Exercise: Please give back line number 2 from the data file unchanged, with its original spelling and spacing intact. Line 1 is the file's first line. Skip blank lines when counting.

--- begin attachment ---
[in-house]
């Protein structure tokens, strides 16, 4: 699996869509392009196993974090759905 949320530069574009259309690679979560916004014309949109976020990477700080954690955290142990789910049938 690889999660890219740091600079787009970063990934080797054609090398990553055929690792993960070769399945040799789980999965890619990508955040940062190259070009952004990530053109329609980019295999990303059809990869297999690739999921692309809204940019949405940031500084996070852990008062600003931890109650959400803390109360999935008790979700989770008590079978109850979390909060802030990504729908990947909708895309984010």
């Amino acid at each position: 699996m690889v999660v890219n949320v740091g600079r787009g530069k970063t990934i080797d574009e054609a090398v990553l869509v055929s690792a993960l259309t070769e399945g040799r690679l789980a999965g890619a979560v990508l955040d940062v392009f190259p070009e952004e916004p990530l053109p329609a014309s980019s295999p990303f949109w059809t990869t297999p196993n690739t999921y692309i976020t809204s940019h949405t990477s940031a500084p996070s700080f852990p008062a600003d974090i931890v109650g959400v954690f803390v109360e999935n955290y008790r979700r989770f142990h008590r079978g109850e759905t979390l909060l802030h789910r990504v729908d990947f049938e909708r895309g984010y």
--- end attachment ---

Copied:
């Protein structure tokens, strides 16, 4: 699996869509392009196993974090759905 949320530069574009259309690679979560916004014309949109976020990477700080954690955290142990789910049938 690889999660890219740091600079787009970063990934080797054609090398990553055929690792993960070769399945040799789980999965890619990508955040940062190259070009952004990530053109329609980019295999990303059809990869297999690739999921692309809204940019949405940031500084996070852990008062600003931890109650959400803390109360999935008790979700989770008590079978109850979390909060802030990504729908990947909708895309984010």